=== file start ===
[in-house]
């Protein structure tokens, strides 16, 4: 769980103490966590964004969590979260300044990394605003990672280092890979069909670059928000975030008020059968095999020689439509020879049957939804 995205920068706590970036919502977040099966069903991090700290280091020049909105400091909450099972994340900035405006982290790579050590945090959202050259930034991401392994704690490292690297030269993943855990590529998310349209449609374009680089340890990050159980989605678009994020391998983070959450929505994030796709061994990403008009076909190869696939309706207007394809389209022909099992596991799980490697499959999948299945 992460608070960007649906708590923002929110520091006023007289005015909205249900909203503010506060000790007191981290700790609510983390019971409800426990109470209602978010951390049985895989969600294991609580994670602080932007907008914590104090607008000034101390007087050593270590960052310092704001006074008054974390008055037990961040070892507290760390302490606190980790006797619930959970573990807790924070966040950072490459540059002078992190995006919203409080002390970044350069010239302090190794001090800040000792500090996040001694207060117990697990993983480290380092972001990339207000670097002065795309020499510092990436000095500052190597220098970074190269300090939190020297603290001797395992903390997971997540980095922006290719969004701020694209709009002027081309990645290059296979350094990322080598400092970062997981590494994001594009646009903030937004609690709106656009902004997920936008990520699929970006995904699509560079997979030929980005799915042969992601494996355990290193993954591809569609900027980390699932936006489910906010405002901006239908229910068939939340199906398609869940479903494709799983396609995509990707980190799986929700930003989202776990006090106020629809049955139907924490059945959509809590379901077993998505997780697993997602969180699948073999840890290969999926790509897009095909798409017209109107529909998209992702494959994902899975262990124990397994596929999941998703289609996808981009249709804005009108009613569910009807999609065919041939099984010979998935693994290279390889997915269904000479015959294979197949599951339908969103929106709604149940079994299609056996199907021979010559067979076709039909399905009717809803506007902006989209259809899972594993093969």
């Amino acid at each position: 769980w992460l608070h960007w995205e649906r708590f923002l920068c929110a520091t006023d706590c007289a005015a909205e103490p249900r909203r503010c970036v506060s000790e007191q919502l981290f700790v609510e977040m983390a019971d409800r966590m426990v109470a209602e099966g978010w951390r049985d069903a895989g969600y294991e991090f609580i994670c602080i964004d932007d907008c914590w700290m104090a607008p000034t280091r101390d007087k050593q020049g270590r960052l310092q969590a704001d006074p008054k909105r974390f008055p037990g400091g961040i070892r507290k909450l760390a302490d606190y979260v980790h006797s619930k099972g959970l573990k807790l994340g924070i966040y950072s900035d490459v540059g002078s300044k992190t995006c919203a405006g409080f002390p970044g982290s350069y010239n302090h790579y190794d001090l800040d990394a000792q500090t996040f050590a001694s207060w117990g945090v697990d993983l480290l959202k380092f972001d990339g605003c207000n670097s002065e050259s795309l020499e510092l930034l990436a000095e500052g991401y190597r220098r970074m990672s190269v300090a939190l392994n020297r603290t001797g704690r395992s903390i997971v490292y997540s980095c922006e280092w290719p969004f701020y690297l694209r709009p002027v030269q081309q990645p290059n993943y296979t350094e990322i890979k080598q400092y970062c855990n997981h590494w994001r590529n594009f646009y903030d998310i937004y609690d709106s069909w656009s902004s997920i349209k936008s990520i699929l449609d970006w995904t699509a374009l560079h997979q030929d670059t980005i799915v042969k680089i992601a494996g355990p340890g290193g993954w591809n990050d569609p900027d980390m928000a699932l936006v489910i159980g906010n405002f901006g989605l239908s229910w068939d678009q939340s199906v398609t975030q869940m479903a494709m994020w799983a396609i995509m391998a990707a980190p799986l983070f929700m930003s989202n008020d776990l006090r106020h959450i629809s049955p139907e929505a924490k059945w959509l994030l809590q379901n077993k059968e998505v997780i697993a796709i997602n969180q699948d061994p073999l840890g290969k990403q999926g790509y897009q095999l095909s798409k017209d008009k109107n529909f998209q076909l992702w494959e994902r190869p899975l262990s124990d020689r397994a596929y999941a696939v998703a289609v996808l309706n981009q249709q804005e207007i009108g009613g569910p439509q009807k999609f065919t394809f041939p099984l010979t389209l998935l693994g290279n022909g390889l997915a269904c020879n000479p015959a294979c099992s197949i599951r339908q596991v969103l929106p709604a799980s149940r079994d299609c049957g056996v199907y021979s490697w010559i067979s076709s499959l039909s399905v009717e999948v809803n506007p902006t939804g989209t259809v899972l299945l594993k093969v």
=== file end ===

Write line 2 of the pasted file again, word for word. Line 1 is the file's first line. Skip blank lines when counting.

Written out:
């Protein structure tokens, strides 16, 4: 769980103490966590964004969590979260300044990394605003990672280092890979069909670059928000975030008020059968095999020689439509020879049957939804 995205920068706590970036919502977040099966069903991090700290280091020049909105400091909450099972994340900035405006982290790579050590945090959202050259930034991401392994704690490292690297030269993943855990590529998310349209449609374009680089340890990050159980989605678009994020391998983070959450929505994030796709061994990403008009076909190869696939309706207007394809389209022909099992596991799980490697499959999948299945 992460608070960007649906708590923002929110520091006023007289005015909205249900909203503010506060000790007191981290700790609510983390019971409800426990109470209602978010951390049985895989969600294991609580994670602080932007907008914590104090607008000034101390007087050593270590960052310092704001006074008054974390008055037990961040070892507290760390302490606190980790006797619930959970573990807790924070966040950072490459540059002078992190995006919203409080002390970044350069010239302090190794001090800040000792500090996040001694207060117990697990993983480290380092972001990339207000670097002065795309020499510092990436000095500052190597220098970074190269300090939190020297603290001797395992903390997971997540980095922006290719969004701020694209709009002027081309990645290059296979350094990322080598400092970062997981590494994001594009646009903030937004609690709106656009902004997920936008990520699929970006995904699509560079997979030929980005799915042969992601494996355990290193993954591809569609900027980390699932936006489910906010405002901006239908229910068939939340199906398609869940479903494709799983396609995509990707980190799986929700930003989202776990006090106020629809049955139907924490059945959509809590379901077993998505997780697993997602969180699948073999840890290969999926790509897009095909798409017209109107529909998209992702494959994902899975262990124990397994596929999941998703289609996808981009249709804005009108009613569910009807999609065919041939099984010979998935693994290279390889997915269904000479015959294979197949599951339908969103929106709604149940079994299609056996199907021979010559067979076709039909399905009717809803506007902006989209259809899972594993093969």